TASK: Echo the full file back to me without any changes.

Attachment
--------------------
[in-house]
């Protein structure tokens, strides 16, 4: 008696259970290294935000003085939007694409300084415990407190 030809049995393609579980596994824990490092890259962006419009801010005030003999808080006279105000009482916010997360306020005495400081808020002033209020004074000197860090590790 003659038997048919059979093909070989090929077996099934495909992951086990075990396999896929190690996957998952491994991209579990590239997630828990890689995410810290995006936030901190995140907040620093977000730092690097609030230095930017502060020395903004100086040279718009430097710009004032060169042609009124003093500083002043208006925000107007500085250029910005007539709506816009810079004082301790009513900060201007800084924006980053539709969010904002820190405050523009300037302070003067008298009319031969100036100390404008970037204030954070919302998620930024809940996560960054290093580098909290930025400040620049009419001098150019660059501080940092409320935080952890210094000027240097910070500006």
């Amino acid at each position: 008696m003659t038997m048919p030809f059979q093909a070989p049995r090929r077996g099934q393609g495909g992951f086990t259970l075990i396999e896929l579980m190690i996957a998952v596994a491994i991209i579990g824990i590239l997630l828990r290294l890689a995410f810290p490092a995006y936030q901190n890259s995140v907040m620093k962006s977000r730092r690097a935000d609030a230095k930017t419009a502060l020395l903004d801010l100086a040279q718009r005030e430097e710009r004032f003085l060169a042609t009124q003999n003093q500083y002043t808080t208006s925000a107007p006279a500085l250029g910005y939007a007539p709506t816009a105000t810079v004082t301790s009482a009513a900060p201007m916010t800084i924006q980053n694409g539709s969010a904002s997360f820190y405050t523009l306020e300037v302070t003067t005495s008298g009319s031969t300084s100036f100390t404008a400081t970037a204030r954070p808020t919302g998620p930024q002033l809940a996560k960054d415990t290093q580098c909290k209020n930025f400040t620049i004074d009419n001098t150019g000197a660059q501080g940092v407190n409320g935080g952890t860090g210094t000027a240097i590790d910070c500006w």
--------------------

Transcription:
[in-house]
């Protein structure tokens, strides 16, 4: 008696259970290294935000003085939007694409300084415990407190 030809049995393609579980596994824990490092890259962006419009801010005030003999808080006279105000009482916010997360306020005495400081808020002033209020004074000197860090590790 003659038997048919059979093909070989090929077996099934495909992951086990075990396999896929190690996957998952491994991209579990590239997630828990890689995410810290995006936030901190995140907040620093977000730092690097609030230095930017502060020395903004100086040279718009430097710009004032060169042609009124003093500083002043208006925000107007500085250029910005007539709506816009810079004082301790009513900060201007800084924006980053539709969010904002820190405050523009300037302070003067008298009319031969100036100390404008970037204030954070919302998620930024809940996560960054290093580098909290930025400040620049009419001098150019660059501080940092409320935080952890210094000027240097910070500006």
């Amino acid at each position: 008696m003659t038997m048919p030809f059979q093909a070989p049995r090929r077996g099934q393609g495909g992951f086990t259970l075990i396999e896929l579980m190690i996957a998952v596994a491994i991209i579990g824990i590239l997630l828990r290294l890689a995410f810290p490092a995006y936030q901190n890259s995140v907040m620093k962006s977000r730092r690097a935000d609030a230095k930017t419009a502060l020395l903004d801010l100086a040279q718009r005030e430097e710009r004032f003085l060169a042609t009124q003999n003093q500083y002043t808080t208006s925000a107007p006279a500085l250029g910005y939007a007539p709506t816009a105000t810079v004082t301790s009482a009513a900060p201007m916010t800084i924006q980053n694409g539709s969010a904002s997360f820190y405050t523009l306020e300037v302070t003067t005495s008298g009319s031969t300084s100036f100390t404008a400081t970037a204030r954070p808020t919302g998620p930024q002033l809940a996560k960054d415990t290093q580098c909290k209020n930025f400040t620049i004074d009419n001098t150019g000197a660059q501080g940092v407190n409320g935080g952890t860090g210094t000027a240097i590790d910070c500006w």